U.S. HAS ONE EYE ON VOLOS: If Sweden ties Nigeria at Panthessaliko Stadium in Volos, Sweden would finish third in the group, advance over China (with a better goal difference), and if the USA wins its group, face the Americans in the quarterfinals.  If Sweden defeats Nigeria by two or more goals, Nigeria would finish third in the group and travel to Thessaloniki to face the USA in the quarters, should the Americans win the group.  If Sweden defeats Nigeria 1-0, it would then fall on the Fair Play points to decide the USA’s opponent in the quarterfinals, once again, should the USA win the group.

USA vs. AUSTRALIA REDUX: The USA and Australia met just 28 days ago in a friendly match in Blaine, Minn., with the USA coming away with a 3-1 win.  Both teams sent a message in that match, Australia with their gritty play and organized defense and the USA with its ability to light up the scoreboard with a slew of talented attacking players.  The Matildas went up 1-0 in the fifth minute on a fine strike by Danielle Small, and the USA spent 51 minutes trying to get an equalizer before Shannon Boxx tied it in the 56th minute off a corner kick.  Mia Hamm and Abby Wambach then added goals in the 76th and 81st minute respectively, both set up by speedy 19-year-old forward Heather O’Reilly who had come off the bench.  The USA is expecting another intense battle from the always-plucky Aussies tomorrow. 

USA vs. AUSTRALIA PREVIEW: The USA has had some great success against Australia since the first meeting between the two teams in 1987.  The USA has run up 15 straight wins, including a historic meeting at the 1995 Women’s World Cup, when after falling behind, 1-0, the Americans rallied to win 4-1.  Australia has managed more than one goal in just one of those 14 matches, a 4-2 U.S. win in 1995.  Australia has participated in three Women’s World Cup tournaments and this is the second Olympic Games for the perennial Oceania champions.   Australia has a core of very experienced players, but while they are known as a scrappy team that goes in to win every tackle, the USA’s speed and athleticism will be tough to contain.  Australia’s goalkeeper Cassandra Kell is young but talented and played a fine match against the USA in Blaine.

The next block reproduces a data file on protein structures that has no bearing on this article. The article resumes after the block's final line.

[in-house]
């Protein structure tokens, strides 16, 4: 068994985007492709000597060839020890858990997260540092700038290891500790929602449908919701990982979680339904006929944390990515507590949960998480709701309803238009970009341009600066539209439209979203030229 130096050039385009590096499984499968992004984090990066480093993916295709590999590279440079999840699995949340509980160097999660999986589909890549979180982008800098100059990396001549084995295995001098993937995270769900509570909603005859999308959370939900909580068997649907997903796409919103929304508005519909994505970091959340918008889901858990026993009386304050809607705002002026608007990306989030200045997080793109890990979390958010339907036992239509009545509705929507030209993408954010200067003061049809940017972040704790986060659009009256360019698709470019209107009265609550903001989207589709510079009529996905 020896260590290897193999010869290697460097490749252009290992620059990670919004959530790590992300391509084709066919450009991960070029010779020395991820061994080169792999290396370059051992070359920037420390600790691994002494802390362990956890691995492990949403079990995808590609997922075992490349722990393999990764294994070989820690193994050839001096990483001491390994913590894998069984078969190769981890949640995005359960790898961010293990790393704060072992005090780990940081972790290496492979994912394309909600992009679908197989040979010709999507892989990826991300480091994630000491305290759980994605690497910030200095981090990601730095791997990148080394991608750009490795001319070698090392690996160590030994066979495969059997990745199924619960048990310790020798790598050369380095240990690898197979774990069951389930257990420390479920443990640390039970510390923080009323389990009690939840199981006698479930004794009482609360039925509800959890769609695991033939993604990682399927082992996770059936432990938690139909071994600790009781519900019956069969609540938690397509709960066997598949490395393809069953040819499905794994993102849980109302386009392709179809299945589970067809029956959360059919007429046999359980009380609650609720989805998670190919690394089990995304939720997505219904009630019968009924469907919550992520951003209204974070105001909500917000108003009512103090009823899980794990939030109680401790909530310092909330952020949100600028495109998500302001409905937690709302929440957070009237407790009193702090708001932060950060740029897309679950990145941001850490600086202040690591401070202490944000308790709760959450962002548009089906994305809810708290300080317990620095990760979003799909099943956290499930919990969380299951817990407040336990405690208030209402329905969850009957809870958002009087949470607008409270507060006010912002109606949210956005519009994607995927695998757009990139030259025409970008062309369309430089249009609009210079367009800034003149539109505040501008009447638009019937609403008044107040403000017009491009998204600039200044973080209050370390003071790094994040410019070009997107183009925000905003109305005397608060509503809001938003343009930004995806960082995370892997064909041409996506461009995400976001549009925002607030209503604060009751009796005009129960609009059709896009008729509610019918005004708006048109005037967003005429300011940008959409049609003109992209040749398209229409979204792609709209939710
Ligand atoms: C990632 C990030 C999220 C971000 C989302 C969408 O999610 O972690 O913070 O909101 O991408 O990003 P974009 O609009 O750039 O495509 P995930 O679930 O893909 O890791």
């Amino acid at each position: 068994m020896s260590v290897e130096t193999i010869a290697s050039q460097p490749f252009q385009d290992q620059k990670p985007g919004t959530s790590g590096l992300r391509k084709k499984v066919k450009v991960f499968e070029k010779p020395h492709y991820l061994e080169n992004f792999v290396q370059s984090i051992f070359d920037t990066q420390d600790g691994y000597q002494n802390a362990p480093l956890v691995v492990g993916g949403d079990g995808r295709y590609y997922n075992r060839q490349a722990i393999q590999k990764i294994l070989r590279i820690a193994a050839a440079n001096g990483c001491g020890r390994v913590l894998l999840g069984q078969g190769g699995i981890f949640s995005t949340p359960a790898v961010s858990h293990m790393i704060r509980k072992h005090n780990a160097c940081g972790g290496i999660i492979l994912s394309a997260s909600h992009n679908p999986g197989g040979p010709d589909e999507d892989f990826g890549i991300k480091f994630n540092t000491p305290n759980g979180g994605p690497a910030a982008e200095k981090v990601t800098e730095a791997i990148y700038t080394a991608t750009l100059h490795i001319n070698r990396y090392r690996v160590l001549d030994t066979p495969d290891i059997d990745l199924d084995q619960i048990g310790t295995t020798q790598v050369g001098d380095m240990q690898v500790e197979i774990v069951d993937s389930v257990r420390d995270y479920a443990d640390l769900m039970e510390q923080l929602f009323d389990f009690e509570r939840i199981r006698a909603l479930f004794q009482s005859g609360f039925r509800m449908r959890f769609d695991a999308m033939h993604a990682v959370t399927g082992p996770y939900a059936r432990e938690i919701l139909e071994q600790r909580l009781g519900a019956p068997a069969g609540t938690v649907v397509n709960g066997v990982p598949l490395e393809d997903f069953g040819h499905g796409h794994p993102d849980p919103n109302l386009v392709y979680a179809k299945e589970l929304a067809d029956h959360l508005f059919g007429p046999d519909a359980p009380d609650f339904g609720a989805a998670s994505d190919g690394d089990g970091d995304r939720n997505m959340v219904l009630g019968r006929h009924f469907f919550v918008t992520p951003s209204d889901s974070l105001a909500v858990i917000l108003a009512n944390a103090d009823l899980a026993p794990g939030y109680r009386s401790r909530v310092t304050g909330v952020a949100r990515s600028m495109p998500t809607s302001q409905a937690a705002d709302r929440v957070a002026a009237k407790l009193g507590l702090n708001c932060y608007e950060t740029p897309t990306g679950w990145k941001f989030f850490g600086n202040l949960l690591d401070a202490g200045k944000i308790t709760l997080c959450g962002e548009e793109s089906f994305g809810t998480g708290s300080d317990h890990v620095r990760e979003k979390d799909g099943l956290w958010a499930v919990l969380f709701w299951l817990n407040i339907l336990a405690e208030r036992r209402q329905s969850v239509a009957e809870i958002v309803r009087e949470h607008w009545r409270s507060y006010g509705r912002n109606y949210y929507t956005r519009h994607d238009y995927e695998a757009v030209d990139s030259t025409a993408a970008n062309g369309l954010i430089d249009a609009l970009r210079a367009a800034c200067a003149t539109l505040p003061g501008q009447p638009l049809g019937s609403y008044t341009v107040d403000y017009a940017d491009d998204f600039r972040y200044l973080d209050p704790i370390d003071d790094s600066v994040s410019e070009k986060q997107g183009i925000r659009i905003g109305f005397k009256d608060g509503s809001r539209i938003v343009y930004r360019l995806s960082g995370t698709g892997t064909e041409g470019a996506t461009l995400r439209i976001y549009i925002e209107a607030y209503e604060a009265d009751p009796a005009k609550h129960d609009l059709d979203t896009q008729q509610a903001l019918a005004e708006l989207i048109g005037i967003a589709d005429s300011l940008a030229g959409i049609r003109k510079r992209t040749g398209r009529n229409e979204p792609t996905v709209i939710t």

A LOOK AT AUSTRALIA: Australia has a young squad at the Olympics with 12 players 24 years old or under, including 16-year-old Sally Shipard from Wagga Wagga. The Matildas do have some experience with three former WUSA players on the roster.  Defender Dianne Alagich was a member of the San Jose CyberRays and defender Cheryl Salisbury played for the New York Power, as did midfielder Joanne Peters, who picked up a yellow card in the first match against Brazil.  The Aussies have several other players who have played in the United States, including goalkeeper Kell, who played in the W-League with the Hampton Roads Piranhas, and midfielder Danielle Small, who played some of her college ball at San Diego State.  The six-foot Salisbury, who’s physical presence seems to take up the entire middle of the field, also is very skillful and smart on the ball.  She is by far the most capped Australian player on the roster, and has played in the midfield and at forward for her country, scoring 28 times for the Matildas.  Peters, a hard-shooting midfielder, is the main offensive threat from the midfield, as she has pumped in 15 goals in her career.  Sarah Walsh is one of the fastest players the USA has seen this year and the back line must keep an eye on her at all times.  Australia head coach Adrian Santrac has chosen to the 2004 Olympic Team just 12 members of his 20-player 2003 Women’s World Cup Team that drew once and lost twice in the opening round of the tournament, failing to advance to the quarterfinals.  Like the USA, Australia is represented by several members of its 2002 U-19 World Championship team as defenders Karla Rueter and Thea Slatyer and forward Selin Kuralay played for the young Matildas in Canada in 2002.  The U.S. team, led by Heather O’Reilly and Lindsay Tarpley, defeated Australia 4-0 in group play in a match that was a lot closer than the scored indicated.  O’Reilly in fact beat Slatyer to score one of the goals in that match.  Heather Garriock owns Australia’s lone goal of the tournament, tallying against Greece in the Matildas’ big 1-0 win last Saturday. 

SEPP IN THE HOUSE: FIFA President Sepp Blatter stayed at the U.S. team hotel last week and was conspicuous in his presence, walking through the lobby chatting with players and officials alike.  Blatter conversed in French with players from Mali, in Spanish with players from Paraguay and in English with the U.S. players and media, spreading the charm and cordiality that has made him one of FIFA’s most visible presidents.